Busy Time for NCL’s Telecom Work – National Consumers League

By John Breyault, Vice President of Public Policy, Telecommunications and Fraud

The past several days have seen two important developments for NCL’s work on behalf of telecommunications consumers.  First, we are proud to announce that the FCC has appointed the National Consumers League to its Consumer Advisory Committee (CAC).  Representing NCL on the CAC will be NCL Board member Debra Berlyn, who will be continuing in her role as CAC Chair.  Debbie had previously represented the DTV Transition Coalition at the CAC.  The FCC’s official notice of the appointment is available here.

The Consumer Advisory Committee was originally chartered by the FCC in 2000 (then known as the “Consumer/Disability Telecommunications Advisory Committee”) to provide advice to the Commission on issues pertaining to access for people with disabilities to telecommunications technologies, consumer education and protection, and improving consumer participation in the FCC’s rulemaking processes.  Now in its fifth term, the CAC continues to provide advice to the FCC on a range of consumer issues.  We are extremely pleased that the Commission has appointed NCL to the CAC and grateful to Debbie for agreeing to represent NCL at the CAC meetings.

The second important development in NCL’s telecom work was our filing of comments in the FCC’s Notice of Inquiry for the Commission’s national broadband plan.  The Notice was issued in response to requirements in the American Recovery and Reinvestment Act (ARRA — the much-ballyhooed “stimulus” bill), which directed the FCC to submit a national broadband plan to Congress by February 2010.  This effort will effectively frame the FCC’s policy with regards to the nation’s broadband infrastructure for years to come.  As such, hundreds of interest groups from the private sector, organized labor, government, and non-profit communities filed comments.   The main points in our comments include:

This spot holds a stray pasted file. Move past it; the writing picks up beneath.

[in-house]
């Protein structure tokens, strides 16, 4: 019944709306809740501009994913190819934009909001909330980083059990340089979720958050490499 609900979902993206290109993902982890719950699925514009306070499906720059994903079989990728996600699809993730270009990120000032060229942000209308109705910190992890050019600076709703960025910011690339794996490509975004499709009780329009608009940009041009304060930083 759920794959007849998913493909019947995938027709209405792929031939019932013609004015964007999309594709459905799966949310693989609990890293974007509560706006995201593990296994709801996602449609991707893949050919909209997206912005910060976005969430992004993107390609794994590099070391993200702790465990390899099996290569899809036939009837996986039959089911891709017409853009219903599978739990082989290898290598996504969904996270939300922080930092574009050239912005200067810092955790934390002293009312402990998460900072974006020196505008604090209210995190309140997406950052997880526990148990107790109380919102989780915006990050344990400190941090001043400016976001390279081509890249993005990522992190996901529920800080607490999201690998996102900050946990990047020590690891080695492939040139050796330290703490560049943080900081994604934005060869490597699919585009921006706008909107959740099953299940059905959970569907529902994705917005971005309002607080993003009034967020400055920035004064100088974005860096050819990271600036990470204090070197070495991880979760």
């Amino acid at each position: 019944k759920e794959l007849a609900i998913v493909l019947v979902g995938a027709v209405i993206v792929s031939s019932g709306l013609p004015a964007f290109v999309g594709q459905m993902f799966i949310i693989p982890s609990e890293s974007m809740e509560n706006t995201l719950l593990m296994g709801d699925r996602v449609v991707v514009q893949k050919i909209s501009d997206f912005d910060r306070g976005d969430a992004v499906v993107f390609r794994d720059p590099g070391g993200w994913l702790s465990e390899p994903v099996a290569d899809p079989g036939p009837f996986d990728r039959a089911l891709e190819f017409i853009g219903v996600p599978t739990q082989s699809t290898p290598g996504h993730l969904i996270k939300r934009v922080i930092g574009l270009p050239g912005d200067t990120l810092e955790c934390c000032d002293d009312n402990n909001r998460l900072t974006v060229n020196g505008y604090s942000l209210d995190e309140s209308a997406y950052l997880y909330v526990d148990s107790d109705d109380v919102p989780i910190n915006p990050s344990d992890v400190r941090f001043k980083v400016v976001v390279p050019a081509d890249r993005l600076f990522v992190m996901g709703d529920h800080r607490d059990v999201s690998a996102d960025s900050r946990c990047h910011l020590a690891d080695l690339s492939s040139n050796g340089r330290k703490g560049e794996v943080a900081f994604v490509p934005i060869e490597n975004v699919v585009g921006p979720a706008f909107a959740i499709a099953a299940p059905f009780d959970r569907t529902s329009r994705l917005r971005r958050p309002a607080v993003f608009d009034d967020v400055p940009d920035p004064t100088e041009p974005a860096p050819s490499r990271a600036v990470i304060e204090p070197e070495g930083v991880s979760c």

• The National Broadband Plan should encourage robust competition – The one-constant in broadband going forward is that consumers will want more of it, at faster speeds, and accessible on a variety of devices.
  • Broadband access should be affordable – Universal access is insufficient if that access is unaffordable.  Broadband is as essential to life in the 21st century as electricity was in the 20th.  The national broadband plan should seek to keep rates affordable for low-income consumers.
  • Broadband should help create jobs – The ARRA places great emphasis on the job-creation potential of broadband and associated programs such as broadband mapping.  Special emphasis should be placed on innovative public-private partnerships that help to create jobs.
  • Innovative solutions that reduce the Digital Divide should be encouraged – Broadband solutions that help connect difficult-to-reach audiences should be encouraged.  In particular wireless broadband solutions (including Wi-Fi, WiMAX, and 3G cellular technology) connecting low-income consumers should be explored.  Tele-health programs should include strict measures of quality to ensure low-income users benefit.
  • Basic consumer protections should be safeguarded – Consumers should have greater control over the information they share online.  Anti-competitive business practices such as mandatory binding arbitration clauses should be restricted and anti-fraud provisions should be strengthened.

To read NCL’s full comments, click here.